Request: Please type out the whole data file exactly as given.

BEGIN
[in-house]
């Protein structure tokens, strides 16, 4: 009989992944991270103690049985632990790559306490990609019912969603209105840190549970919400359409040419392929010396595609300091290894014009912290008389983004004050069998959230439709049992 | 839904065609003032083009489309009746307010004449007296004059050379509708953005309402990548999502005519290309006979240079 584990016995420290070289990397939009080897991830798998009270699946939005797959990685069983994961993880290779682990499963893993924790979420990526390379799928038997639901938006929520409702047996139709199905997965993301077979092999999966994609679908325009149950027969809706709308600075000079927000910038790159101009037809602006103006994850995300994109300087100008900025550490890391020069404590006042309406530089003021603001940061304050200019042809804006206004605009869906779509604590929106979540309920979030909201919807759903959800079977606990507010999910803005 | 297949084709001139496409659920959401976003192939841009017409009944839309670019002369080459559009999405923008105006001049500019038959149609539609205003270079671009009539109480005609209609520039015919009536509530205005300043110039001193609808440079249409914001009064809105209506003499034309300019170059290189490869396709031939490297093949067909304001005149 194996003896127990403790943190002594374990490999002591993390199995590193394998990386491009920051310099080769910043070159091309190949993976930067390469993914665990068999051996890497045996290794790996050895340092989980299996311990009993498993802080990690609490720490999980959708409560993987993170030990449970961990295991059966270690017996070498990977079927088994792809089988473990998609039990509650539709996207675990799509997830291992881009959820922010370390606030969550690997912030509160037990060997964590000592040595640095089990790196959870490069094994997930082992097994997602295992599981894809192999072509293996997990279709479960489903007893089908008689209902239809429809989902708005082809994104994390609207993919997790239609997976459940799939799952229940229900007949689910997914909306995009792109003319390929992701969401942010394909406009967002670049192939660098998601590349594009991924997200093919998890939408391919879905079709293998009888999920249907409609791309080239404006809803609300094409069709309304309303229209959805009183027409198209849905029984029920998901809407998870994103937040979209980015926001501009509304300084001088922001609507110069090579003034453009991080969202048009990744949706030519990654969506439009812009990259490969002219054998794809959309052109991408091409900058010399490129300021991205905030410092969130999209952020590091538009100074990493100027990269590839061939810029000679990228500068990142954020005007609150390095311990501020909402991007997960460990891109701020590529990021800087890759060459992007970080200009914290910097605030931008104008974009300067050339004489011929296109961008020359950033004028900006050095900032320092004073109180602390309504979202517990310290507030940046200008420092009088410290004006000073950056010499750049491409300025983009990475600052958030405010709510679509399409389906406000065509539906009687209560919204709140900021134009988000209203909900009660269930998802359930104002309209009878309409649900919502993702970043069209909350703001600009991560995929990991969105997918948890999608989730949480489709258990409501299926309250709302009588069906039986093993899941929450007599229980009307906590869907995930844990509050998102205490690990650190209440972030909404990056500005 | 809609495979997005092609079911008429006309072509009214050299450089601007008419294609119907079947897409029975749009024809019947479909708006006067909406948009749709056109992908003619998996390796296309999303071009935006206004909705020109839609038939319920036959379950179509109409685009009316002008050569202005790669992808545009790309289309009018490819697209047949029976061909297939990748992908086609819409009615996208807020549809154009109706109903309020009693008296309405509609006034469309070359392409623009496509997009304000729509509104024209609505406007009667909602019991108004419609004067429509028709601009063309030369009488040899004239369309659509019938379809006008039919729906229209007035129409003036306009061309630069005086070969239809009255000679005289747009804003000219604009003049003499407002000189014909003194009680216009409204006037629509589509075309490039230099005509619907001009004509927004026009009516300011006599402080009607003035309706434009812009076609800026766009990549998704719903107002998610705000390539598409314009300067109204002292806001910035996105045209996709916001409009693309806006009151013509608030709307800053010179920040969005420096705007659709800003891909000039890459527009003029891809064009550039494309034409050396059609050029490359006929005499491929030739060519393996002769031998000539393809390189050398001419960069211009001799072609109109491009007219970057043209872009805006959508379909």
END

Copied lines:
[in-house]
């Protein structure tokens, strides 16, 4: 009989992944991270103690049985632990790559306490990609019912969603209105840190549970919400359409040419392929010396595609300091290894014009912290008389983004004050069998959230439709049992 | 839904065609003032083009489309009746307010004449007296004059050379509708953005309402990548999502005519290309006979240079 584990016995420290070289990397939009080897991830798998009270699946939005797959990685069983994961993880290779682990499963893993924790979420990526390379799928038997639901938006929520409702047996139709199905997965993301077979092999999966994609679908325009149950027969809706709308600075000079927000910038790159101009037809602006103006994850995300994109300087100008900025550490890391020069404590006042309406530089003021603001940061304050200019042809804006206004605009869906779509604590929106979540309920979030909201919807759903959800079977606990507010999910803005 | 297949084709001139496409659920959401976003192939841009017409009944839309670019002369080459559009999405923008105006001049500019038959149609539609205003270079671009009539109480005609209609520039015919009536509530205005300043110039001193609808440079249409914001009064809105209506003499034309300019170059290189490869396709031939490297093949067909304001005149 194996003896127990403790943190002594374990490999002591993390199995590193394998990386491009920051310099080769910043070159091309190949993976930067390469993914665990068999051996890497045996290794790996050895340092989980299996311990009993498993802080990690609490720490999980959708409560993987993170030990449970961990295991059966270690017996070498990977079927088994792809089988473990998609039990509650539709996207675990799509997830291992881009959820922010370390606030969550690997912030509160037990060997964590000592040595640095089990790196959870490069094994997930082992097994997602295992599981894809192999072509293996997990279709479960489903007893089908008689209902239809429809989902708005082809994104994390609207993919997790239609997976459940799939799952229940229900007949689910997914909306995009792109003319390929992701969401942010394909406009967002670049192939660098998601590349594009991924997200093919998890939408391919879905079709293998009888999920249907409609791309080239404006809803609300094409069709309304309303229209959805009183027409198209849905029984029920998901809407998870994103937040979209980015926001501009509304300084001088922001609507110069090579003034453009991080969202048009990744949706030519990654969506439009812009990259490969002219054998794809959309052109991408091409900058010399490129300021991205905030410092969130999209952020590091538009100074990493100027990269590839061939810029000679990228500068990142954020005007609150390095311990501020909402991007997960460990891109701020590529990021800087890759060459992007970080200009914290910097605030931008104008974009300067050339004489011929296109961008020359950033004028900006050095900032320092004073109180602390309504979202517990310290507030940046200008420092009088410290004006000073950056010499750049491409300025983009990475600052958030405010709510679509399409389906406000065509539906009687209560919204709140900021134009988000209203909900009660269930998802359930104002309209009878309409649900919502993702970043069209909350703001600009991560995929990991969105997918948890999608989730949480489709258990409501299926309250709302009588069906039986093993899941929450007599229980009307906590869907995930844990509050998102205490690990650190209440972030909404990056500005 | 809609495979997005092609079911008429006309072509009214050299450089601007008419294609119907079947897409029975749009024809019947479909708006006067909406948009749709056109992908003619998996390796296309999303071009935006206004909705020109839609038939319920036959379950179509109409685009009316002008050569202005790669992808545009790309289309009018490819697209047949029976061909297939990748992908086609819409009615996208807020549809154009109706109903309020009693008296309405509609006034469309070359392409623009496509997009304000729509509104024209609505406007009667909602019991108004419609004067429509028709601009063309030369009488040899004239369309659509019938379809006008039919729906229209007035129409003036306009061309630069005086070969239809009255000679005289747009804003000219604009003049003499407002000189014909003194009680216009409204006037629509589509075309490039230099005509619907001009004509927004026009009516300011006599402080009607003035309706434009812009076609800026766009990549998704719903107002998610705000390539598409314009300067109204002292806001910035996105045209996709916001409009693309806006009151013509608030709307800053010179920040969005420096705007659709800003891909000039890459527009003029891809064009550039494309034409050396059609050029490359006929005499491929030739060519393996002769031998000539393809390189050398001419960069211009001799072609109109491009007219970057043209872009805006959508379909």